17 January 2009
At the movies: Gran Torino.
Clint Eastwood is back in what could unironically be called Angry Grandpa: The Movie. His Walt Kowalski, a recent widower with unappreciative offspring, Korean War trauma, and habits of confusing racist invective for terms of endearment and growling at things which displease him, is a bizarre fusion of Dirty Harry, Archie Bunker, and Eastwood's Heartbreak Ridge character Sgt. Highway.
Originally rumored to be a new Dirty Harry movie, Gran Torino has surfaced with a great deal of acclaim for Eastwood and a good deal of slackjawed disbelief at the film's script, which serves as an interactive history of American racism (including slurs you haven't heard since the last James Ellroy novel) and which peppers its 'men coming-of-age' narrative with gang violence and glimpses into the Asian immigrant experience.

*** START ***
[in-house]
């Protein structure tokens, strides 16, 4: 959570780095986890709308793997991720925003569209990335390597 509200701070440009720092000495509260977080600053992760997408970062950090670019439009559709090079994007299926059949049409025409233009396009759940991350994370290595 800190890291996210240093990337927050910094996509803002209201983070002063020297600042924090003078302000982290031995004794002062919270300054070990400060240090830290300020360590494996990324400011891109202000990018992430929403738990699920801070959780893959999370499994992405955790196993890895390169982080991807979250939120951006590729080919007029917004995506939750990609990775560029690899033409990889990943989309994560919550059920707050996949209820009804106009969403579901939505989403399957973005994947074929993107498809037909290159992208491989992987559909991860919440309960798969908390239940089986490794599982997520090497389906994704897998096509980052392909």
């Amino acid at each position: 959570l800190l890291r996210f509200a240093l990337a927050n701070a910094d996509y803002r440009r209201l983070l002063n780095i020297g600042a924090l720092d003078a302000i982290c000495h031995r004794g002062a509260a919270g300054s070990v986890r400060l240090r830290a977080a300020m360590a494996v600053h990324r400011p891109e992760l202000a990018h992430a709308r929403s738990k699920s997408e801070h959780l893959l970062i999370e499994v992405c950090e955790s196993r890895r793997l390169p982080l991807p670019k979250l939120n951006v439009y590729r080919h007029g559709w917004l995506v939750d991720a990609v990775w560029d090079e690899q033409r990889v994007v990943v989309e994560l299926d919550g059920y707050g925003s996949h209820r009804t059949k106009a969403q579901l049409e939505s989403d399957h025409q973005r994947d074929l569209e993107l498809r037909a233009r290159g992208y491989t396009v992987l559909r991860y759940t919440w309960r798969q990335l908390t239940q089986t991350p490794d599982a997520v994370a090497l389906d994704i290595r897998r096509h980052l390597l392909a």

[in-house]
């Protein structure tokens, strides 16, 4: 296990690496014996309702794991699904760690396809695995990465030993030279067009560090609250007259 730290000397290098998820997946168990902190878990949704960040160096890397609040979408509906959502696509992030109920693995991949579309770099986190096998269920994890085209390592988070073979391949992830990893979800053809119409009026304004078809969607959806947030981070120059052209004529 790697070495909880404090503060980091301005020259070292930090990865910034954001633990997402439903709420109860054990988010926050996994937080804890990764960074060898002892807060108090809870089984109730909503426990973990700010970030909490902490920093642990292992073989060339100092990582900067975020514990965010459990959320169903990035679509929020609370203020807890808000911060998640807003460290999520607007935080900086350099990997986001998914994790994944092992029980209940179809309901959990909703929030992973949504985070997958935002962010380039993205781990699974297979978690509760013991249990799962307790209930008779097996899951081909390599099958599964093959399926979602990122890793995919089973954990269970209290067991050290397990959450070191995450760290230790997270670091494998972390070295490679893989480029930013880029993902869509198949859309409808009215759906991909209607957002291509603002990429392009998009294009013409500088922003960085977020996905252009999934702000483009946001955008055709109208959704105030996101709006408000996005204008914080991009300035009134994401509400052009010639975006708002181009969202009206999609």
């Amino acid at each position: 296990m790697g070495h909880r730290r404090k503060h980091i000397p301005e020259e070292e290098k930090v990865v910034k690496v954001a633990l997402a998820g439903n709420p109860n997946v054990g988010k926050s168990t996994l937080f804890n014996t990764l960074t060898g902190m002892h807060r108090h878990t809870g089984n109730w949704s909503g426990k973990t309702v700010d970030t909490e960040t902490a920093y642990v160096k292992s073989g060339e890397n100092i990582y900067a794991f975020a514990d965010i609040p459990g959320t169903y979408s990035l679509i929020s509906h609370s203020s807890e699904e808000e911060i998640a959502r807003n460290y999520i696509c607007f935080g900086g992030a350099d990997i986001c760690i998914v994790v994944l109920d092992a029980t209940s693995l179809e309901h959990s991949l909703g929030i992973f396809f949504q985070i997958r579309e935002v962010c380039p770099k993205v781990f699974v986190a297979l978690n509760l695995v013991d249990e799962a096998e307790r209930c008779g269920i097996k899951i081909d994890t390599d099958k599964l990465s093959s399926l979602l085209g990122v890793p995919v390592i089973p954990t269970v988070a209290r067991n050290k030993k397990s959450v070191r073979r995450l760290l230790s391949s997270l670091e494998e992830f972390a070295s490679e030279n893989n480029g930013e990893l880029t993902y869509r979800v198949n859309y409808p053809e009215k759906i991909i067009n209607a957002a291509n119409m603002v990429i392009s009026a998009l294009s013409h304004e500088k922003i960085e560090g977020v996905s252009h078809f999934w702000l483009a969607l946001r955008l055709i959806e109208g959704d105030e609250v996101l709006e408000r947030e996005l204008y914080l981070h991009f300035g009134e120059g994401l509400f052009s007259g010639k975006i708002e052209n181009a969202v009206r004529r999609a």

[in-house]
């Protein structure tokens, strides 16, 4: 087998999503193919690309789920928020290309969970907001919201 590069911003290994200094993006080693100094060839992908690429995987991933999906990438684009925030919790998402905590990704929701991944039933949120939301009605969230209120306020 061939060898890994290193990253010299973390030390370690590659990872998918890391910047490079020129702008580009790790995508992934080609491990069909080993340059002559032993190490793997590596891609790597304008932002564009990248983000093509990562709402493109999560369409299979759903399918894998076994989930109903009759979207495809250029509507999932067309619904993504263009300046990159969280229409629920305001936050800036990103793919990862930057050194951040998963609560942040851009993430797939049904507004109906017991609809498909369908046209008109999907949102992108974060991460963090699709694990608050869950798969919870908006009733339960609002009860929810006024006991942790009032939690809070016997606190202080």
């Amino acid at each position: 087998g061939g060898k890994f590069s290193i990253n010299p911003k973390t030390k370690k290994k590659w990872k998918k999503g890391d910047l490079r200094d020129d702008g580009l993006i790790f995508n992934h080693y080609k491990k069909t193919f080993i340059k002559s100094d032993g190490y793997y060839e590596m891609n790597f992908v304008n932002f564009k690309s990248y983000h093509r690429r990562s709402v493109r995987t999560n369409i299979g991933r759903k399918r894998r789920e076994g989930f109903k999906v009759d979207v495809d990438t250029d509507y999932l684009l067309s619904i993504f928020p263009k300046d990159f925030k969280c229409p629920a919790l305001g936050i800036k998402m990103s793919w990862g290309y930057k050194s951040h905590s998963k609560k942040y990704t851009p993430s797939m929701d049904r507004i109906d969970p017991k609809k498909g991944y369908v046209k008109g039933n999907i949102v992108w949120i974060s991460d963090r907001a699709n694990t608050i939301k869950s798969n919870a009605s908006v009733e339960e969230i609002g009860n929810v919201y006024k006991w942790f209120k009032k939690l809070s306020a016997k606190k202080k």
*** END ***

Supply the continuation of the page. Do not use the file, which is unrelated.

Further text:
In what he says may be his final performance as an actor, Eastwood is staggeringly good. The script is pretty terrible, and I worry what the result would have been if someone without Eastwood's charisma and cinematic history had tried to bring Walt to life and then gradually be won over by his Hmong neighbors. Gran Torino, for all its faults, is a distinctive mess, and it's like nothing else out there.